Wednesday, February 2, 2011

Platonic Wealth Building

A couple of nights ago, I was reading Plato's Republic only to be surprised by the fact that the first issue to be discussed was wealth building! The Republic is a political philosophy, indeed the political philosophy. The basic thematic question is: what is justice? Plato not only wants to understand and articulate a theory of Justice but he also wants to propose a pragmatic model that could be implemented. As a piece of literature, it is staged as a dialogue, which is characteristic of most of Plato's writings. This particular dialogue is completely narrated by Socrates, who is incidentally the main character of the drama. At the beginning of the drama, Socrates is invited to participate in a festival that is taking place in the city. On his way to the city, he encounters a pleasant older gentleman named Cephalus.

Cephalus is unusual older gentleman because he possesses a sense of contentment and happiness, which seems to run contrary to many older people who no longer enjoy the benefits of youth “as the physical pleasures wither away” (I. 328d2). Socrates, was quite astonished by this, inquires about how he has achieved this state of mind. Celphalus provides an astonishing rationale for his philosophy of thinking young. He basically says 1) old age does not “cause many evils” 2) rather it is “the way people live,” or a lack of personal responsibility. This personal responsibility is founded on the principles of moderation and contentment, which is practically demonstrated in the way one approaches personal-finance.

Cephalus is admittedly one who has great wealth, but it is well that he himself has acquired and no thanks to his father's wasteful opulence. Cephalus is indifferent to wealth itself, but is satisfied by the benefits that he has achieved by means of his wealth. He clearly states that his wealth has benefited him in two areas: 1) he is able “to leave my sons here not the last but a little bit more than I inherited,” 2) he stands fearless before the gods because he knows he has lived "the just and pious life" and this life was made possible by the fact that wealth enables one to speak truthfully – without coercion – and one his people to a man and gods.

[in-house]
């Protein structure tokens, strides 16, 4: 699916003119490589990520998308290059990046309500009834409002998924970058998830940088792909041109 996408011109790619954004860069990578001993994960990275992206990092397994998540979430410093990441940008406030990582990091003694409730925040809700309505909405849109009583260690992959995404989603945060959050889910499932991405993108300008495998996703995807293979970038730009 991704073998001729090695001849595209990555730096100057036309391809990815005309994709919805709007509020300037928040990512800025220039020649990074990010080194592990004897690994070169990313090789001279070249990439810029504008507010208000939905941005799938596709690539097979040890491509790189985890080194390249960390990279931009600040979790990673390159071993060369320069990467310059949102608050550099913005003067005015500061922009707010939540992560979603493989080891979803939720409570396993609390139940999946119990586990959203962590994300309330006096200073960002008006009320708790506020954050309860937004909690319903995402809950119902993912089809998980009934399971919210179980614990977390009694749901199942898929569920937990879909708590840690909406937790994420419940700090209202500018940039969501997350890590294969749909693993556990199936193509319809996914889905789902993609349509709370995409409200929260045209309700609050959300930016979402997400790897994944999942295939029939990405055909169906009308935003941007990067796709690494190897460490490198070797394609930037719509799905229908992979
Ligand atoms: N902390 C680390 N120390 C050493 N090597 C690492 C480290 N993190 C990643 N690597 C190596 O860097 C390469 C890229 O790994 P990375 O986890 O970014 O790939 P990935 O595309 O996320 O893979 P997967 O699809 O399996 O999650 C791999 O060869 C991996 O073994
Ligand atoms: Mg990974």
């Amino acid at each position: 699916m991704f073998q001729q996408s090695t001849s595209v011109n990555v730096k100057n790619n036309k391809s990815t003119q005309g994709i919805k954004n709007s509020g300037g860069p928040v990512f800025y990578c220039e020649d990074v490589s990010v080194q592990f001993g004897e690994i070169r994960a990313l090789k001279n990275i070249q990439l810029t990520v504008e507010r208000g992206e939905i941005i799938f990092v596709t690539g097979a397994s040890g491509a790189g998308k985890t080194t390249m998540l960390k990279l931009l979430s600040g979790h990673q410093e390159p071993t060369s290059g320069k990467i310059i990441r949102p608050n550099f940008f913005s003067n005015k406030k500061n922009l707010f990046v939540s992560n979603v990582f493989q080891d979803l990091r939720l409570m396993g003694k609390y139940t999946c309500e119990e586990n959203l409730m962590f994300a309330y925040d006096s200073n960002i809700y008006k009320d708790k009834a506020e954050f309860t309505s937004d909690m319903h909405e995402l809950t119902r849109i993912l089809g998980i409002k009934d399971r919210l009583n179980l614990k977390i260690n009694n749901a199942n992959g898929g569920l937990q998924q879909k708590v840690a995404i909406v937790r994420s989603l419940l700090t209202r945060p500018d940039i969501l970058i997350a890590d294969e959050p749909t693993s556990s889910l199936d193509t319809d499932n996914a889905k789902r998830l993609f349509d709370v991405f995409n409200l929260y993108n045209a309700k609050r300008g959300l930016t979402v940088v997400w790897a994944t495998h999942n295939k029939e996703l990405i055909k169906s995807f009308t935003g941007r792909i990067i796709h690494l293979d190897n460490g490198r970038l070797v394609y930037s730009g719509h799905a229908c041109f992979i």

This is extremely interesting because Cephalus has drawn attention to the significance of money in three different yet related social spheres: family, economy, and religion. He doesn't have a strained relationship with his family because he has put them in the best possible financial circumstance. This means, even in his old age he is taken care of by his children because he has ensured (at least in part) there wealth. He's not at odds with the state because he has been able to pay his debt. He does not have to fear the gods because he has lived a good life and he has paid for all the proper sacrifices (this last point certainly is theologically suspect, but the principle remains true). Money does not just affect I – It relationships. That is, money is not just a way for an individual to relate to a large impersonal society. On the contrary, money is also a way of relating to family, neighbor, and God. Money is reflective of one's personal character. This does not mean that a lack of money equals a lack of character. In other words, character is not measured by quantity, however character is reflected in one's use or misuse of money. The acquisition and use of wealth should be guided by a sense of moderation and contentment. The acquisition of wealth will enable a person to provide for his family, speak the truth in confidence, and live with complete integrity before God. The purpose of acquiring great wealth is not mere acquisition but personal character and provision.

Now, admittedly, Socrates dismisses Cephalus’understanding of justice on the grounds that it does not provide a sufficient definition of justice, specifically in the case of truth speaking. However, if we are to be fair to Cephalus, he was simply referring to personal justice and not widescale political justice. In addition, even though "Socrates" (the literary character) dismisses Cephalus’case study, I believe that Plato is holding up Cephalus as a paradigm example of somebody who is a Just citizen and who has achieved a just balance in life by means of a pure state of mind. The principal here is: just character begins the heart but is expressed outwardly through one's use of allotted power, which in this case is money. Truly, this is the first principle of Platonic wealth building!